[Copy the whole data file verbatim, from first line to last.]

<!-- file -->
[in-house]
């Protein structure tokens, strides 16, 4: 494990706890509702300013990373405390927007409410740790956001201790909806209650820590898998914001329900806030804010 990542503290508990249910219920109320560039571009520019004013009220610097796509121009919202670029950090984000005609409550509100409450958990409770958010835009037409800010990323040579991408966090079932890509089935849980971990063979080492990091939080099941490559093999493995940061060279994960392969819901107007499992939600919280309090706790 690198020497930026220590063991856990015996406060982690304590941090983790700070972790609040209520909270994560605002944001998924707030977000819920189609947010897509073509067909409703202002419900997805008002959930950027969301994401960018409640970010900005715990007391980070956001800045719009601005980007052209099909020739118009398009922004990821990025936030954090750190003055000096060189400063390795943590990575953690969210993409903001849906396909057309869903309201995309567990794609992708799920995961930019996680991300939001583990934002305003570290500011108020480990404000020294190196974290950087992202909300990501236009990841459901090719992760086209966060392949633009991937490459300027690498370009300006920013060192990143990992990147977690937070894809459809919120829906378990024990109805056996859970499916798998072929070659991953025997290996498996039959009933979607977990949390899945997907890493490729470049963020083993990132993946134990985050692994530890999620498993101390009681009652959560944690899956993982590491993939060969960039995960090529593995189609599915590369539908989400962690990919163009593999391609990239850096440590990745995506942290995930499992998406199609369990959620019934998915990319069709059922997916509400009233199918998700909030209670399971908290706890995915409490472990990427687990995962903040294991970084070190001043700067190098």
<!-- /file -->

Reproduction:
[in-house]
């Protein structure tokens, strides 16, 4: 494990706890509702300013990373405390927007409410740790956001201790909806209650820590898998914001329900806030804010 990542503290508990249910219920109320560039571009520019004013009220610097796509121009919202670029950090984000005609409550509100409450958990409770958010835009037409800010990323040579991408966090079932890509089935849980971990063979080492990091939080099941490559093999493995940061060279994960392969819901107007499992939600919280309090706790 690198020497930026220590063991856990015996406060982690304590941090983790700070972790609040209520909270994560605002944001998924707030977000819920189609947010897509073509067909409703202002419900997805008002959930950027969301994401960018409640970010900005715990007391980070956001800045719009601005980007052209099909020739118009398009922004990821990025936030954090750190003055000096060189400063390795943590990575953690969210993409903001849906396909057309869903309201995309567990794609992708799920995961930019996680991300939001583990934002305003570290500011108020480990404000020294190196974290950087992202909300990501236009990841459901090719992760086209966060392949633009991937490459300027690498370009300006920013060192990143990992990147977690937070894809459809919120829906378990024990109805056996859970499916798998072929070659991953025997290996498996039959009933979607977990949390899945997907890493490729470049963020083993990132993946134990985050692994530890999620498993101390009681009652959560944690899956993982590491993939060969960039995960090529593995189609599915590369539908989400962690990919163009593999391609990239850096440590990745995506942290995930499992998406199609369990959620019934998915990319069709059922997916509400009233199918998700909030209670399971908290706890995915409490472990990427687990995962903040294991970084070190001043700067190098």